It’s never fun to see a sales leader client after a forecast meeting where they had to try to explain to executive leadership why the big deal that was in “commit” didn’t come through, or worse, wasn’t well qualified. In my mind, this is one of those situations that can be prevented through proactive use of a formal sales process that includes tollgates for advancing through stages. There will always be sales people who know how to manipulate a system and will let the sunshine in their minds manage their deals. In general, however, if sales reps are working with a sales process that guides them as to what needs to happen before they can, realistically, advance to the next stage, they will do a much better job of pipeline management which means minimizing or eliminating pipeline fiction that sales leaders have to explain.
A formal sales process should indicate, for each sales stage, a set of key “customer verifiable outcomes” that must be achieved prior to moving the opportunity to the next stage. These tollgates combined with the list of sales activities help ensure the sales rep is managing their deal based reality and not rosy colored glasses. The idea is for the rep to know the results, or outcomes, that they must get from the customer, in advance and can utilize the prescribed sales activities in a manner that enables them to achieve the customer verifiable outcomes.
Additionally, progressive sales organizations leverage sales enablement tools and technology to help the sales reps know the activities and verifiable outcomes per stage so they can proactively approach each customer interaction well aware of their objective to advance to the next stage. Once this sort of a model exists, sales leaders can breathe a sigh of relief because forecasting meetings will no longer feel like a beating. Being able to present accurate forecasts benefits the leader, the rep and the company as a whole.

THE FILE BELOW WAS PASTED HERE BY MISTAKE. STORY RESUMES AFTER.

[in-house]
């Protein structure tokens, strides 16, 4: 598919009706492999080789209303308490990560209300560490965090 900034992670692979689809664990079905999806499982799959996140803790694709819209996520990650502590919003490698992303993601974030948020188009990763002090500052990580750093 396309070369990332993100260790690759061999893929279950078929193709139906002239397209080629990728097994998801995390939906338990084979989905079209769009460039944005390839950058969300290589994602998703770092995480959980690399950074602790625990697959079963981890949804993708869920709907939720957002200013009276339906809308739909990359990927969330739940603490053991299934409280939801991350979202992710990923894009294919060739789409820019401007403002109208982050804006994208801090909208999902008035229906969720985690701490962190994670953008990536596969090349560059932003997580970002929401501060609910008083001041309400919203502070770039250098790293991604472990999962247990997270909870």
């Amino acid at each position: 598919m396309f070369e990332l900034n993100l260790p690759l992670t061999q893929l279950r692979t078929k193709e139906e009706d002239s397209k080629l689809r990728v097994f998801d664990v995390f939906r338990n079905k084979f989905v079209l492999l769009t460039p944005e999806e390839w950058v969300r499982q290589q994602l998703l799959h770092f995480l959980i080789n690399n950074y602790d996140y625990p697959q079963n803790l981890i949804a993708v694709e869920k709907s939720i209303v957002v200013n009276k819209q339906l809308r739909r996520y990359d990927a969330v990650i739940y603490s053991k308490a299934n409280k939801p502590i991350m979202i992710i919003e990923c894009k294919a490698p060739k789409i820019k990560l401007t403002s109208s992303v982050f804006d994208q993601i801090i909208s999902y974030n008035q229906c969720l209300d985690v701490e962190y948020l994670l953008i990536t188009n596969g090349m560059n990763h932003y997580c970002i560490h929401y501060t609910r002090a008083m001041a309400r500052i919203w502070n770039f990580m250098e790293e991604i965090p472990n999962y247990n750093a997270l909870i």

As you can see, the sales process is linked to success factors across an organization impacting everyone from the senior leadership in forecast meetings, to the sales manager trying to make the most out of precious coaching time to the rep who can more proactively manage their opportunities with customers. Although sales process often gets overlooked as a root cause for much that ails a sales organization, it very much is one, or at least a major contributor to many of the key challenges facing sales leaders, today. The best advice I can give to sales leaders is to make the investment in time, resources and dollars to develop a formal sales process that aligns to the buyer’s journey and leverage technology such as a content repository to ensure that sales professionals are proactively using the sales process to increase their success and accelerate revenue for the organization.